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El escritor y la ciudad en el nuevo fin de siglo Representación del espacio y autorrepresentación en la escritura autoficcional de Fernando Vallejo

El escritor y la ciudad en el nuevo fin de siglo Representación del espacio y autorrepresentación en la escritura autoficcional de Fernando Vallejo
El escritor y la ciudad en el nuevo fin de siglo Representación del espacio y autorrepresentación en la escritura autoficcional de Fernando Vallejo
In this dissertation I explore how the representation of space and self is articulated in the autofictional writing of the Colombian author Fernando Vallejo (Medellín, 1942), focusing on four texts: Los días azules (1985), El fuego secreto (1987), La Virgen de los sicarios (1994) and El desbarrancadero (2001). I particularly examine what textual strategies are used to convey this articulation, and what perceptions of space and self, as well as what conceptions of the city and the intellectual, inform these texts. Drawing on theory and criticism on autobiography and autofiction, I propose to read in Fernando Vallejo's writing a return of the author-subject -a return of the ‘real’- though that return is taken as an opportunity to explore, in a playful and ironic mode, the fictionality of the notions of subject and identity in the autobiographical text, and to examine the privileged role played by space in that exploration. On one hand, based on theoretical studies of the poetics of space, I seek to demonstrate that, since space is always relative to a point of view, to a certain position -physical, biographical and ideological-, its representation conveys more than just spatial meanings. I argue that as a product of the gaze of this fragmented subject, of this author who returns, -though not as a guarantor of the truth of what he writes-, space is not only signified, represented, but also functions as a signifying element, condensing cultural, aesthetic and ideological meanings; in sum, a world vision. On the other hand, I show that it is mainly in reference to past and present spaces that images of self, both ambiguous and multiple, are created in the texts. And these images, these self-figurations, which constitute individual creations as much as cultural and social products, reveal in Vallejo’s writing, not just a fictionalizing reconstruction of his personal past, but a critical reading of Colombia’s history, and what Vallejo sees as its disastrous present. In this sense, my contention is that, beyond referring to existing places outside the texts, through the use of proper names and with diverse degrees of mimetism, and thus creating the illusion of reality, or beyond acting as mere background, narrative space functions as a key element in the production of meaning in the texts by Fernando Vallejo examined here.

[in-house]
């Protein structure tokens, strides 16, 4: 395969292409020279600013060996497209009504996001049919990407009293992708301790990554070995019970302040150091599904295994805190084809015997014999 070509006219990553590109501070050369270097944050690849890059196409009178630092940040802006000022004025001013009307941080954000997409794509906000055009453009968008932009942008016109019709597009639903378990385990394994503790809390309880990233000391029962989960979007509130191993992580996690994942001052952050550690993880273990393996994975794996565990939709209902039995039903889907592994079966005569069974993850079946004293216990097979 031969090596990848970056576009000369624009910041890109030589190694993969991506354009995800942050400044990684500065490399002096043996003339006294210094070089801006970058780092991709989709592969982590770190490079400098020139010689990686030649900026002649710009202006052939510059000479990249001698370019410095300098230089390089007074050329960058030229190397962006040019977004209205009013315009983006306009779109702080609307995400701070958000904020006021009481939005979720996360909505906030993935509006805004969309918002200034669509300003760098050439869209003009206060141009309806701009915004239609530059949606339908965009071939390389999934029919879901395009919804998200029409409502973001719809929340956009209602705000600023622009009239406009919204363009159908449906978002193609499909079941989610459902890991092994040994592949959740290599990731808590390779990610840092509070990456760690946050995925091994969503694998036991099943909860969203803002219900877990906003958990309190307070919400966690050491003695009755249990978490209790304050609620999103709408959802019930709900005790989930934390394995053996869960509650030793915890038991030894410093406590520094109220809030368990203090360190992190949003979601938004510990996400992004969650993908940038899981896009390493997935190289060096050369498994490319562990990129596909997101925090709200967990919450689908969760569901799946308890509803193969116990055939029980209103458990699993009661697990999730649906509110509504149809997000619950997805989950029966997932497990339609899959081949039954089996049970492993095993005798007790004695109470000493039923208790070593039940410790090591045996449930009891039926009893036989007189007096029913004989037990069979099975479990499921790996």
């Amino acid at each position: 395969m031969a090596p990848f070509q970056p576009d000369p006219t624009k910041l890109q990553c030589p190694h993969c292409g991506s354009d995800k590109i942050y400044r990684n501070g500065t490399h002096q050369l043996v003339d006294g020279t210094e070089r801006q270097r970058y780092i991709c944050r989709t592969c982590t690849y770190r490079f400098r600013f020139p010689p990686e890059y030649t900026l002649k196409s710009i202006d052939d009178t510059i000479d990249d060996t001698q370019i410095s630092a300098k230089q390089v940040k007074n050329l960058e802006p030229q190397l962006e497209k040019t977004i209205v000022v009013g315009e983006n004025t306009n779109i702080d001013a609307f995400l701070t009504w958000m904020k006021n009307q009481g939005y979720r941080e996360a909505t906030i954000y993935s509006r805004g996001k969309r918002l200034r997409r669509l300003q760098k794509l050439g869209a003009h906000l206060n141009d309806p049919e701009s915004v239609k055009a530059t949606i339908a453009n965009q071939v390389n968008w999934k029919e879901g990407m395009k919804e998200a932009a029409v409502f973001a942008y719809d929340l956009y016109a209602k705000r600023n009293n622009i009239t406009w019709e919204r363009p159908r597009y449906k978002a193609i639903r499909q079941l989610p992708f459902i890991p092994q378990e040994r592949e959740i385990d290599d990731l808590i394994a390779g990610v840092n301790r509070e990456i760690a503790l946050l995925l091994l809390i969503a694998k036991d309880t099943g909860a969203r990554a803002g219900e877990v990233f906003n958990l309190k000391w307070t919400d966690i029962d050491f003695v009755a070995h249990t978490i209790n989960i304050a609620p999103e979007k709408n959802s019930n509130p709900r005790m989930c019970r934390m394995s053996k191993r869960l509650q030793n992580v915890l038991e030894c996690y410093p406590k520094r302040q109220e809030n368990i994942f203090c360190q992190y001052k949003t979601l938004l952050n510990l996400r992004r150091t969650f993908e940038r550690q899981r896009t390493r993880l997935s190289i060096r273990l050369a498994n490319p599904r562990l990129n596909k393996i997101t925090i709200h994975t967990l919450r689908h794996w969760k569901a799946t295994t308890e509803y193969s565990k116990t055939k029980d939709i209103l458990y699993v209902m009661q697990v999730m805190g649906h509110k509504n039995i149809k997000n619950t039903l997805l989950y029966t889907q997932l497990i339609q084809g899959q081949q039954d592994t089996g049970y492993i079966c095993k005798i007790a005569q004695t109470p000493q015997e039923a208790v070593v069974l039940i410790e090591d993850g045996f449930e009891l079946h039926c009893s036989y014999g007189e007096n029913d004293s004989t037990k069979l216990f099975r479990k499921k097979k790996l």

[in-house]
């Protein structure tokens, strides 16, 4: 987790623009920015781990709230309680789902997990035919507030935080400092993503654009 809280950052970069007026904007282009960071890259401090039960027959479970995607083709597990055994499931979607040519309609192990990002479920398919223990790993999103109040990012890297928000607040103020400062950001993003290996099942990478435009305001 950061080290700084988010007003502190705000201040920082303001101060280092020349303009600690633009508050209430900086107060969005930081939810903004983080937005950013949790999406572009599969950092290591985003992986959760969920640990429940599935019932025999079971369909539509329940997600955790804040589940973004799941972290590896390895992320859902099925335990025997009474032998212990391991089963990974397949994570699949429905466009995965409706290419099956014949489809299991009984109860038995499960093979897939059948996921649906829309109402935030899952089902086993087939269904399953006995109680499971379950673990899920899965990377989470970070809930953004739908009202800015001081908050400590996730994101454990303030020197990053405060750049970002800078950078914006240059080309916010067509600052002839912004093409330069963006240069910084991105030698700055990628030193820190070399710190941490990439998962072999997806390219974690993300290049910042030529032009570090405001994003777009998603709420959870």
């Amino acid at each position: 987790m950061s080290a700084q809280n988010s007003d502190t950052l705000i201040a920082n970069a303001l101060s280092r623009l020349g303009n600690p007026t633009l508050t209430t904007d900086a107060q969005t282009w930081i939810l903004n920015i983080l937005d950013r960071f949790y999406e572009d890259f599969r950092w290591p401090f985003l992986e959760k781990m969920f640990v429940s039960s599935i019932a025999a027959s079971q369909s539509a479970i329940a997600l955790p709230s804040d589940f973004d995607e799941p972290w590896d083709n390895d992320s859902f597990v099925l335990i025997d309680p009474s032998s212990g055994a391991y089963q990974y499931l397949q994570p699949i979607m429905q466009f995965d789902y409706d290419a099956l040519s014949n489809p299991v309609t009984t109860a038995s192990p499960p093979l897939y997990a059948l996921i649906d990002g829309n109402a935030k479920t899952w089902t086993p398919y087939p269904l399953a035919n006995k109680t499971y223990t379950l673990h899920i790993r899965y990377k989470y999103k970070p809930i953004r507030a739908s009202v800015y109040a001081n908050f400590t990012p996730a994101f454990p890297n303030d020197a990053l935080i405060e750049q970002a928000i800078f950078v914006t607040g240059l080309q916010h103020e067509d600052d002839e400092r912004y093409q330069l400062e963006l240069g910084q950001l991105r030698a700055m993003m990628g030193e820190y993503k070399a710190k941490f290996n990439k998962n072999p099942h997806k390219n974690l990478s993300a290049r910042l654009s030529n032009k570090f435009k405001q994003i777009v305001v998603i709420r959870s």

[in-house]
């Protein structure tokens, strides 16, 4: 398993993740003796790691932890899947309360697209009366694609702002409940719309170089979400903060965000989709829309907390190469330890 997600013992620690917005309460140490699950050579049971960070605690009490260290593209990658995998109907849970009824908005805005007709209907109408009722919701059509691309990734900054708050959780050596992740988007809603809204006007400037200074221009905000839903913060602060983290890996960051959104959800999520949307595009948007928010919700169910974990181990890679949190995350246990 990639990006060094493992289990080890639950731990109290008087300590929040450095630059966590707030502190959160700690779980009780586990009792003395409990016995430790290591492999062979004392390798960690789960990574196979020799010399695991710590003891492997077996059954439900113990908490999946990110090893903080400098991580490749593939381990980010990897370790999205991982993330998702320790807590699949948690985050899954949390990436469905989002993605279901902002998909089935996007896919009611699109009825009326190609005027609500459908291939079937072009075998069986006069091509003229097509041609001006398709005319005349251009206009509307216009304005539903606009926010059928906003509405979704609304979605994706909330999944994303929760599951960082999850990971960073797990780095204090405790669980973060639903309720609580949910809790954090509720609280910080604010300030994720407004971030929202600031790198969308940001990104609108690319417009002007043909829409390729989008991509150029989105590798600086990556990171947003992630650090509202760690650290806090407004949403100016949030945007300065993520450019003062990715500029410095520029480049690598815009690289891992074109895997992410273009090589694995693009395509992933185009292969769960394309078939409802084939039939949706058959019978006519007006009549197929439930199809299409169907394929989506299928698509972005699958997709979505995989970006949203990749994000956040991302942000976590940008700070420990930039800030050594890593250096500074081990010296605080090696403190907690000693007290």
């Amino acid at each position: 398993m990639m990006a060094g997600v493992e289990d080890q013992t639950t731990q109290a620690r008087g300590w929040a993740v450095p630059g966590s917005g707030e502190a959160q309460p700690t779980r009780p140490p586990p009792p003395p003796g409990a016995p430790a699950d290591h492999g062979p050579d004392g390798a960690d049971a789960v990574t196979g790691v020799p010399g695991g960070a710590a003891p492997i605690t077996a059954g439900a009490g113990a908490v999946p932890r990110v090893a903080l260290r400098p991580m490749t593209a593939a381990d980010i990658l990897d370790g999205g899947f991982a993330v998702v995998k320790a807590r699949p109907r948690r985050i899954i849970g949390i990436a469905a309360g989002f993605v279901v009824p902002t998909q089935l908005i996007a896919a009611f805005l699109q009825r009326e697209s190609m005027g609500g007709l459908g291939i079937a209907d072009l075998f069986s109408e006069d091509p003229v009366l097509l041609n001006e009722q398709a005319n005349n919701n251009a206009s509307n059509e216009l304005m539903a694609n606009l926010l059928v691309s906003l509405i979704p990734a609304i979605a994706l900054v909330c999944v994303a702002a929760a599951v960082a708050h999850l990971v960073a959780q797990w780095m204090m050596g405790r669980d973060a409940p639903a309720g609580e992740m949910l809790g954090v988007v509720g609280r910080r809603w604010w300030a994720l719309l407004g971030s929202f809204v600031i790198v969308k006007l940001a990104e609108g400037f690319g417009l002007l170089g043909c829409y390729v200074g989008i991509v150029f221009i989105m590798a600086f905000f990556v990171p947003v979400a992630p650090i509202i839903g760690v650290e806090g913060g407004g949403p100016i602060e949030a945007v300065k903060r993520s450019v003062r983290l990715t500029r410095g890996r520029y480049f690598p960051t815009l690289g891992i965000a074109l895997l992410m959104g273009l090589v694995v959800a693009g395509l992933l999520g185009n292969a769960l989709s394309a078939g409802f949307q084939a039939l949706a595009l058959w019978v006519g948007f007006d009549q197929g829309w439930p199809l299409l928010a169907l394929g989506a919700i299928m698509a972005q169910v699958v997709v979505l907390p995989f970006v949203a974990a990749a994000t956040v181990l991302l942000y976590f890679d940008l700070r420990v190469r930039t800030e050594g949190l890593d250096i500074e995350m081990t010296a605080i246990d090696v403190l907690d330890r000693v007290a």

Orella Diaz-Salazar, Victoria
4f0d6256-b0fd-4b40-a933-b79e5873657f
Orella Diaz-Salazar, Victoria
4f0d6256-b0fd-4b40-a933-b79e5873657f
Romero De Mills, Lourdes
4a32c310-b580-45ad-b6e9-cc3b46681fb9
Garcia Hermoso, Maria
d233368e-b473-44fb-9dcb-a59e2e1d18c8